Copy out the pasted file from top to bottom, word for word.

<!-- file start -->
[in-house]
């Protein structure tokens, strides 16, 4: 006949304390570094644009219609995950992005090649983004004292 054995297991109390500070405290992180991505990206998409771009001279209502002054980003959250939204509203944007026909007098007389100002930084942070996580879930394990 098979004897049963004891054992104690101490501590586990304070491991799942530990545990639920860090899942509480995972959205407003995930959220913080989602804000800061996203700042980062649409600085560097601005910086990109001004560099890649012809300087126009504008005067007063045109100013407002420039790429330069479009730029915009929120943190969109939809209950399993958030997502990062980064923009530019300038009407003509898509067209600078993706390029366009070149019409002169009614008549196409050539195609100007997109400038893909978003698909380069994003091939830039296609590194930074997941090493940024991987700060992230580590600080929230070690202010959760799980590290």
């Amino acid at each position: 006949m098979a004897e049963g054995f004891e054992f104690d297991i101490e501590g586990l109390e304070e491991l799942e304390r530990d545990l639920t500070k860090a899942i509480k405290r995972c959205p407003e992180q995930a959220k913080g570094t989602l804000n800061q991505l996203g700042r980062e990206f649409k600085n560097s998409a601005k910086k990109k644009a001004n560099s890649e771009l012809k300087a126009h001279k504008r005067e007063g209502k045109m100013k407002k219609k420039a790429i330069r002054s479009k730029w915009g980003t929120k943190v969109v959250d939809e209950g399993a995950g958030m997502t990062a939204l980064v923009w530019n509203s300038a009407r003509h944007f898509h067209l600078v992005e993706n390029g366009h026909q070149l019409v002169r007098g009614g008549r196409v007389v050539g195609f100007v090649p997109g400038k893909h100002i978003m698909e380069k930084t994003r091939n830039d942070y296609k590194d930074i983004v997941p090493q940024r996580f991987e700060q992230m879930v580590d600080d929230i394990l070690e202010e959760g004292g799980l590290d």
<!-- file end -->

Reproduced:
[in-house]
């Protein structure tokens, strides 16, 4: 006949304390570094644009219609995950992005090649983004004292 054995297991109390500070405290992180991505990206998409771009001279209502002054980003959250939204509203944007026909007098007389100002930084942070996580879930394990 098979004897049963004891054992104690101490501590586990304070491991799942530990545990639920860090899942509480995972959205407003995930959220913080989602804000800061996203700042980062649409600085560097601005910086990109001004560099890649012809300087126009504008005067007063045109100013407002420039790429330069479009730029915009929120943190969109939809209950399993958030997502990062980064923009530019300038009407003509898509067209600078993706390029366009070149019409002169009614008549196409050539195609100007997109400038893909978003698909380069994003091939830039296609590194930074997941090493940024991987700060992230580590600080929230070690202010959760799980590290």
């Amino acid at each position: 006949m098979a004897e049963g054995f004891e054992f104690d297991i101490e501590g586990l109390e304070e491991l799942e304390r530990d545990l639920t500070k860090a899942i509480k405290r995972c959205p407003e992180q995930a959220k913080g570094t989602l804000n800061q991505l996203g700042r980062e990206f649409k600085n560097s998409a601005k910086k990109k644009a001004n560099s890649e771009l012809k300087a126009h001279k504008r005067e007063g209502k045109m100013k407002k219609k420039a790429i330069r002054s479009k730029w915009g980003t929120k943190v969109v959250d939809e209950g399993a995950g958030m997502t990062a939204l980064v923009w530019n509203s300038a009407r003509h944007f898509h067209l600078v992005e993706n390029g366009h026909q070149l019409v002169r007098g009614g008549r196409v007389v050539g195609f100007v090649p997109g400038k893909h100002i978003m698909e380069k930084t994003r091939n830039d942070y296609k590194d930074i983004v997941p090493q940024r996580f991987e700060q992230m879930v580590d600080d929230i394990l070690e202010e959760g004292g799980l590290d």